Frustration and Patience

We left Ketchikan with the intent of sailing to points on Baranof Island and then on to Sitka. We enjoyed our first day out as we motored up Clarence Strait to a little bay called Meyers Chuck. The entrance is a little tricky but once inside it’s a neat little spot. We tied up to the State dock there for the ridiculously cheap price of $8.13 per night and it was a great structure not some beat up or run-down wharf. We had heard that moorage in Alaska was very reasonable. The most prominent building on the waterfront is the post office. Guide book states ” the post office is open Tuesdays from 11 – 2 and Wednesdays for 1 hour after the mail plane arrives.”


Exterior decoration

The next morning it was off to Exchange Cove on Prince of Wales Island where we were the only boat in a big bay. This was a good point to set ourselves up for our upcoming transit of Wrangell Narrows.

Wrangell Narrows is a 22-mile passage between Mitkof and Kupreanof Islands. It is a short cut to the northern portion of South East Alaska and is used by all types of marine traffic. Everything from the small cruise ships, large tug boats and tows to pleasure craft like ours. In places its less than 30 feet deep and some of the dredged areas are less than 300 feet wide. There are more than 60 navigational markers you use to make sure you are in the right place. Just to make things more challenging, the tides sweep around the island and come into and out of the channel from both ends and meet in the middle and they can create currents that run up to 4 knots.
Local knowledge says, arrive approximately 2 hours before high water slack and you will get the current with you to the midway point, then the tide will change, and you will have the ebb current with you for the last half. We did, and with Barb keeping an eye on the charts on the iPad and me watching the charts on our plotter and both of us watching the water ahead for the markers and oncoming traffic and behind for faster moving traffic overtaking us we made it without any extraordinary excitement.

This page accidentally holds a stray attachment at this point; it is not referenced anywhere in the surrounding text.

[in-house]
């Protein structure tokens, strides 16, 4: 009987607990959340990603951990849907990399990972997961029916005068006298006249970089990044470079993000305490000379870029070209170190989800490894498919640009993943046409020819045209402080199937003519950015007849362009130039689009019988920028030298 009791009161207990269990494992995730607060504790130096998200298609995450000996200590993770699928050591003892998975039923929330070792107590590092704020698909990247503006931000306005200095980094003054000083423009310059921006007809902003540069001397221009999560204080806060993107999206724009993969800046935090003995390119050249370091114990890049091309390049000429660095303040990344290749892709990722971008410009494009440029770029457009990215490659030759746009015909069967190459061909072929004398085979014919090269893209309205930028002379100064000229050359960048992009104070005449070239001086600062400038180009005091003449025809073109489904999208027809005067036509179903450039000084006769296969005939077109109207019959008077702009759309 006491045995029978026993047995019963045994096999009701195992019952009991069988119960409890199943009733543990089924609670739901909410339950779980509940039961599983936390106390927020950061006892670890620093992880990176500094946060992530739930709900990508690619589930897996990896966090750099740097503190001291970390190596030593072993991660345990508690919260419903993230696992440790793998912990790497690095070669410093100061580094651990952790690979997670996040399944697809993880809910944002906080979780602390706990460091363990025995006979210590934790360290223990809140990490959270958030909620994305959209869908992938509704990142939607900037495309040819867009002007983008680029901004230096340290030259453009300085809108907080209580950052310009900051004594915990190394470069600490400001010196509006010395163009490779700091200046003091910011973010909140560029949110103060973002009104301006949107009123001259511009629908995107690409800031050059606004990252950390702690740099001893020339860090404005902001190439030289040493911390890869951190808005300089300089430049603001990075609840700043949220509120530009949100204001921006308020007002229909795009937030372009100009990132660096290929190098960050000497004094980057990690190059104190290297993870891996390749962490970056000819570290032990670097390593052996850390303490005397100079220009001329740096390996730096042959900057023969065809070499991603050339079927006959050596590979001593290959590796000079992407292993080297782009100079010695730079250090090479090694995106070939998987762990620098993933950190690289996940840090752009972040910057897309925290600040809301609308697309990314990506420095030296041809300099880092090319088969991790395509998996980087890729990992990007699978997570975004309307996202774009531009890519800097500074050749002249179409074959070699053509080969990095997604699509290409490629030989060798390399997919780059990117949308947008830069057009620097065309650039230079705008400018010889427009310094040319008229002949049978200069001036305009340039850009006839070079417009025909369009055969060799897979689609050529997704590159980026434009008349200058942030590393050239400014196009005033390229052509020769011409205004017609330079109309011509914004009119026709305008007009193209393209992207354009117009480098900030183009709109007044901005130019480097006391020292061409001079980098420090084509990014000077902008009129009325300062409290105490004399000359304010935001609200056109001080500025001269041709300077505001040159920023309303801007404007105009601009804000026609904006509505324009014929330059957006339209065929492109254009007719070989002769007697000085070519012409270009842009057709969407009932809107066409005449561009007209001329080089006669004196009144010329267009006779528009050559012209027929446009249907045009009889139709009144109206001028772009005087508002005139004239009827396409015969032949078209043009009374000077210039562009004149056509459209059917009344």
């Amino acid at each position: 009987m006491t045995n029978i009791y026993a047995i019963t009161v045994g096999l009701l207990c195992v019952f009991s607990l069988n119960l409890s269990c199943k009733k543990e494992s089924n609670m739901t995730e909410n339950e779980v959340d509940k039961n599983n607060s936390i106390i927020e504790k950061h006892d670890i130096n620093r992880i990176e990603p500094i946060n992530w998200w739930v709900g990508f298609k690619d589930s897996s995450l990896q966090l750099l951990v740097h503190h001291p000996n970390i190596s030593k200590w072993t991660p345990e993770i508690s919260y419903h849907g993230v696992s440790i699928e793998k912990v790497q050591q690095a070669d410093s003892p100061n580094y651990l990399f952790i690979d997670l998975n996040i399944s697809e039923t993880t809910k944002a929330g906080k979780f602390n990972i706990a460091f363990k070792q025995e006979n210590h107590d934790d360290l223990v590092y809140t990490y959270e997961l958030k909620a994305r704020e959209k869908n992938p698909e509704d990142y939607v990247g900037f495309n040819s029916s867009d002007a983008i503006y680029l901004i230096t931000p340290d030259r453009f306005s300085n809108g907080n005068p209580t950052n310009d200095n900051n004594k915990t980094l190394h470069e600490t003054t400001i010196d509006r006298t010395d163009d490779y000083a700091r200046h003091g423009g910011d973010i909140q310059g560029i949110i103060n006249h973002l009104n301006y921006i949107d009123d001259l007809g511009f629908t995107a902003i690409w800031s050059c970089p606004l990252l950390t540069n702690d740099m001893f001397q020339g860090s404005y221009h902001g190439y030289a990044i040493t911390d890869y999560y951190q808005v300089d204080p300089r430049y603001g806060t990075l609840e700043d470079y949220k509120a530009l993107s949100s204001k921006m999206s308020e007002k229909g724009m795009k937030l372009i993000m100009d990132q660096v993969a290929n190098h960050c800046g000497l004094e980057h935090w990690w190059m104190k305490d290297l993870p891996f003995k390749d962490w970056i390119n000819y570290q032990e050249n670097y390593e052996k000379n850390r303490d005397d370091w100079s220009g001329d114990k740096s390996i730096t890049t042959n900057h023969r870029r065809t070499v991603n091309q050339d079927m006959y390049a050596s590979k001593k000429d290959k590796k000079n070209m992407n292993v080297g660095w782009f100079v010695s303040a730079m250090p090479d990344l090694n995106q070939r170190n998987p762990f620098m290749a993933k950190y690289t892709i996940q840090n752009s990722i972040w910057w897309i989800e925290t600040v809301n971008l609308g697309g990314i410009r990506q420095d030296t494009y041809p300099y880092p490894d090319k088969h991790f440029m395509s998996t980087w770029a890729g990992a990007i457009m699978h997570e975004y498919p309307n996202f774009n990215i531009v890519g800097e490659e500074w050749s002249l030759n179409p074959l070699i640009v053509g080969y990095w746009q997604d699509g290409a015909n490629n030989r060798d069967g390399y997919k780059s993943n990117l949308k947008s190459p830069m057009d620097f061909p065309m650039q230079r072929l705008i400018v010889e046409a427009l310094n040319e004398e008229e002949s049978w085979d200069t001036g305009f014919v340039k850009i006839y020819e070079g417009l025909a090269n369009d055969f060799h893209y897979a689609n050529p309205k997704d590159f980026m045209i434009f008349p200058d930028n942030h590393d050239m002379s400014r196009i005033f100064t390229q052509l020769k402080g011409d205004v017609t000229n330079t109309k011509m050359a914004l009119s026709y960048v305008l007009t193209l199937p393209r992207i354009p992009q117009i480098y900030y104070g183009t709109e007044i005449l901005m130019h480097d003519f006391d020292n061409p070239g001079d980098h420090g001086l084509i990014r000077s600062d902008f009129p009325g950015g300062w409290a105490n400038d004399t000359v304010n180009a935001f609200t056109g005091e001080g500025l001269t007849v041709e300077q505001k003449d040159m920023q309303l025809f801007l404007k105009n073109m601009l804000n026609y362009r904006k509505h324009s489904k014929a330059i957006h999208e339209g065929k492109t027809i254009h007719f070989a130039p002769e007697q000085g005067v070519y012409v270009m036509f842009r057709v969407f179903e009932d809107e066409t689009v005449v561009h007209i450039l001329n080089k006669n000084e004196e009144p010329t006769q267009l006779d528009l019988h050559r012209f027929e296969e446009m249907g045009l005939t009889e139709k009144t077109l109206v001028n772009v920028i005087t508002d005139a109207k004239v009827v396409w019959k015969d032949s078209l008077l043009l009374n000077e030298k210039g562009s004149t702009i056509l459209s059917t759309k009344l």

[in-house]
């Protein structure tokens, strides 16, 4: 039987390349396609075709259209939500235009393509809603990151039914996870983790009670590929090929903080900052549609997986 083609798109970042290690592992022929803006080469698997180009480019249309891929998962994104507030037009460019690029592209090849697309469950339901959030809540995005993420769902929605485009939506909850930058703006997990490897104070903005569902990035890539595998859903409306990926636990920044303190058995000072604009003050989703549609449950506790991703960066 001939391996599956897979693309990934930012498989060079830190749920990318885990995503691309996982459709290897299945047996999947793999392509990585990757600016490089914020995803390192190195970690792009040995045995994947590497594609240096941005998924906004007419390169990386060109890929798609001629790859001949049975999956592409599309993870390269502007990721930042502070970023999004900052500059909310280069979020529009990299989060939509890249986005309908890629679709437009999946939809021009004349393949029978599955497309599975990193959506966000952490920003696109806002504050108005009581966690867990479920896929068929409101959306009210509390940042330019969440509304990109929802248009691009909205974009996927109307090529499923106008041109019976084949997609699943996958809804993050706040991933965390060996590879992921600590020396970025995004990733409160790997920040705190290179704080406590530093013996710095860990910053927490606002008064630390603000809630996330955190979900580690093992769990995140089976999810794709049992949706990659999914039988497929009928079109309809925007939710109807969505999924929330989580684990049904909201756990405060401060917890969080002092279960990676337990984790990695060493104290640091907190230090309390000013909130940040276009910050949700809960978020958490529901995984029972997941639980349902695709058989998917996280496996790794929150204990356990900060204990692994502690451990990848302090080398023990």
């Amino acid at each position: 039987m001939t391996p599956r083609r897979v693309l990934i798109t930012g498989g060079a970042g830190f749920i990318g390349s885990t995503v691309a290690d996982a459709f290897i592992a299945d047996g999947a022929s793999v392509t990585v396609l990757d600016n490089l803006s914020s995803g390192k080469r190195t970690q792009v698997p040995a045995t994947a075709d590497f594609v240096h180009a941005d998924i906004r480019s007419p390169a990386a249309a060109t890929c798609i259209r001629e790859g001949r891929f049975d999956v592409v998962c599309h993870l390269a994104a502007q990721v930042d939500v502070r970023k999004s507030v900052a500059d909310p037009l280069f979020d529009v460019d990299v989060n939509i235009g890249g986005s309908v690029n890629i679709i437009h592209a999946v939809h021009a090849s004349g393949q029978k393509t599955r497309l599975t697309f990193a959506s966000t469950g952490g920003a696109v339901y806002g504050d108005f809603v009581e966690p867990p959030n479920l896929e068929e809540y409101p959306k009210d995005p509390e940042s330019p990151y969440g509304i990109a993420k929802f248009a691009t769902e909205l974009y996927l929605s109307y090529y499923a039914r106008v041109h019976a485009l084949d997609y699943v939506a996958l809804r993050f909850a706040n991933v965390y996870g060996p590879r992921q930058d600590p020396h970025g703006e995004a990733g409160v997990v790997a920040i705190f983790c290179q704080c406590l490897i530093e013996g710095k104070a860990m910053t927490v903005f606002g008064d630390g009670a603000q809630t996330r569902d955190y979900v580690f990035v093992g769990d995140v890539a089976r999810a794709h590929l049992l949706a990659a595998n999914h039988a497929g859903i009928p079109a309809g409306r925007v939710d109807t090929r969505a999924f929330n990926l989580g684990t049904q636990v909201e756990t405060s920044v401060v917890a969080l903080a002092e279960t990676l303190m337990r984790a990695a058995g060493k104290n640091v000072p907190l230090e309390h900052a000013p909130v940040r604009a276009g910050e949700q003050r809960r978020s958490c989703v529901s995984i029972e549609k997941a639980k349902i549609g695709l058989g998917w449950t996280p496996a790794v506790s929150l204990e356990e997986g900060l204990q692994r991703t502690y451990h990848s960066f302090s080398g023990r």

Wrangell Narrows – the skinny pass on the right side

Just before we entered the passage there was a tug and barge lining up. I radioed the Skipper and asked if his preference was for us in front or behind him in the channel. He replied behind and am I glad I had this conversation. The tug and barge was 395 feet long and 100 feet wide and he shot down the middle of that channel at almost twice our speed. I would not have wanted that chasing me through there!

The north end of the channel ends at Petersburg, also known as little Norway. A quaint town built on the fishing industry with hundreds of fishing vessels of all types based out of here and the fish processors on shore. We spent an extra day just walking the town and seeing what was there.

If it floats it fishes
Seafarers memorial outside the Sons of Norway Hall
Original part of town built upon and around the slough

We were preparing to continue towards Sitka but when I checked the saildrive oils prior to departure I discovered water mixed with the oil in one. This is disheartening. While the repair itself is not complicated it does require that the boat be lifted out of the water. Petersburg does not have the ability to do that. I called Sitka and they can not haul us either. We need to turn around head back down the narrows and over to Wrangell. They have a machine large enough to lift our boat. Its not the length we have issue with but rather the width (beam) at 22 feet we need a lift designed for much larger mono hull boats of the same beam.
The run back down the narrows is uneventful with no large commercial traffic encountered and we arrive in Wrangell.

Downtown Wrangell